All The Things That Should Be On Modern Cars

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The other day as I was yelling at some kids to get off my lawn, I realized how old I am. This got me thinking about the cars we had back in the day: cars were rear wheel drive and only your creepy chemistry teacher drove a Japanese import. The cars the kids drive these days are often missing things a real car should have. Here is a list of those things.


Cars should have gauges instead of idiot lights. I don’t mind if a car has warning lights but don’t give me just a light shaped like an oil can: I want a gauge with numbers on it and a needle so I can see how my oil pressure is doing. I know many people misunderstand gauges like this – when I worked at a gas station (back when an attendant would pump the gas for you), a lot of people would tell me there was no need to check the oil because that gauge said it was okay. I don’t want to drive a car dumbed down to the lowest common denominator.

Cars should have timing chains. This is a pet peeve of mine. Timing belts are of the devil. And no, I don’t care if you’ve had good luck with a rubber band where a heavy-duty chain should be. I’ve got a timing chain now in my truck and have had them in my last five vehicles in a row. That’s about a half million miles of driving with no “routine maintenance” replacement of the thing that coordinates my camshaft(s) with everything else.

Cars should have a dipstick to check the oil. Seriously: They’re building cars without them now? Is that to compensate for the people who thought their oil pressure gauge was telling them their oil level was alright? Manufacturers say they are replacing the dipstick with a gauge because no one checks their own oil anymore. To compensate for the lazy we are going to rely on a sensor. Will the sensor be as robust as those other sensors which trigger faults in the idiot lights? I’ve had cars that chewed up and spit out O2 sensors. You know what’s cool about a dipstick? There are no sensors to replace on it. As long as the car is right-side up it works.

Automatic transmissions should have dipsticks too. My current truck has one but some trucks of my make, model and year do not. So guess what has happened when I have gotten an oil change? As I sit and watch the tech like a hawk, I often see him/her check the computer screen and then fail to check my trans dipstick. When I ask why he skipped it he says, “Your truck doesn’t have one.”

I’ve had a tech argue with me until I got out and handed it to him. The techs scratch their heads and I can see their faith in the world collapsing since a computer has steered them wrong. I tell them that the transmission dipstick was deleted midway through the model year on my truck and I have an early one. Usually, the tech is still so dismayed at the thought of being lied to by a computer that none of it registers. Should automatic transmissions have dipsticks? Yes. I know they are getting harder to find but I can dream, can’t I?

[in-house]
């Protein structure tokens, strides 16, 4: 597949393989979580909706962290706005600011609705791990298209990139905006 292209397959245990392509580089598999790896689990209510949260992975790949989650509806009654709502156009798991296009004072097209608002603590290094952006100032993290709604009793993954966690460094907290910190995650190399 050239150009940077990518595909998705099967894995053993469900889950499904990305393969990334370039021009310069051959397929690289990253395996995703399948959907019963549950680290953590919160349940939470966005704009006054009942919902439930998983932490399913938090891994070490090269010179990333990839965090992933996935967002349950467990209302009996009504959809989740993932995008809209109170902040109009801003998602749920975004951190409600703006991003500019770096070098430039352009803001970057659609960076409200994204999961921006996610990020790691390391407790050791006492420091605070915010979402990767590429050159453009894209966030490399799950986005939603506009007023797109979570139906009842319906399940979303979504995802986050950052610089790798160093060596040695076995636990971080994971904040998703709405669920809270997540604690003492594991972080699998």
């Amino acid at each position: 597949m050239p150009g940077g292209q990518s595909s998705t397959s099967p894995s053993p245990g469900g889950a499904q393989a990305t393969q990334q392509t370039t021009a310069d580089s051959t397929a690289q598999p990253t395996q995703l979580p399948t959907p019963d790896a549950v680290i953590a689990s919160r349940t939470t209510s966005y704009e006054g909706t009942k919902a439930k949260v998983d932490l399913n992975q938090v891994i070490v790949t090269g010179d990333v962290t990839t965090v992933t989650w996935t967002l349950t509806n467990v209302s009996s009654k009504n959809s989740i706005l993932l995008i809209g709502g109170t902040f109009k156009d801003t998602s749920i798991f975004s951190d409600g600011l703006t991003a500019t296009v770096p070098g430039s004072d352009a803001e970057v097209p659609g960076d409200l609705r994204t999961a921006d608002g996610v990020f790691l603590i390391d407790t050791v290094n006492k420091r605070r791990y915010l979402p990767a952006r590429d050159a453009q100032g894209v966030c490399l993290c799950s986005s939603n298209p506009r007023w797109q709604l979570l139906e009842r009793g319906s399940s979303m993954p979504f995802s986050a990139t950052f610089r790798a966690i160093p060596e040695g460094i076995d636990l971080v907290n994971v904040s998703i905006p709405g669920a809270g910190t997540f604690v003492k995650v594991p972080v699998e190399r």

Cars and trucks should come with actual spare tires. I know some people freak out when they find out theirs is “missing.” I merely mean that I will not buy a car that doesn’t come with one. I’m even willing to pay for it. But I refuse to drive a car which would leave me stranded if a road hazard tore a sidewall. I believe my right to survive torn sidewalls is somewhere in the Constitution. And no, it is no comfort that the vehicle may have come with a built-in service where I can chat with a company rep about the missing spare tire.


In exchange for the above, I am willing to sacrifice the following things. Trunks or hatches that open when I put my foot under the bumper. Cars that parallel park themselves. Cars that drive themselves. Keys that don’t need to be in the ignition for the car to start. Face it: All of these things will inevitably lead to the car being hacked by a 14-year-old kid using a black box built with $15 worth of Radio Shack parts.

Wait . . . what?! Radio Shack is gone now?!

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Steve Lehto has been practicing law for 23 years, almost exclusively in consumer protection and Michigan lemon law. He wrote The Lemon Law Bible and Chrysler’s Turbine Car: The Rise and Fall of Detroit’s Coolest Creation.


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Patrick George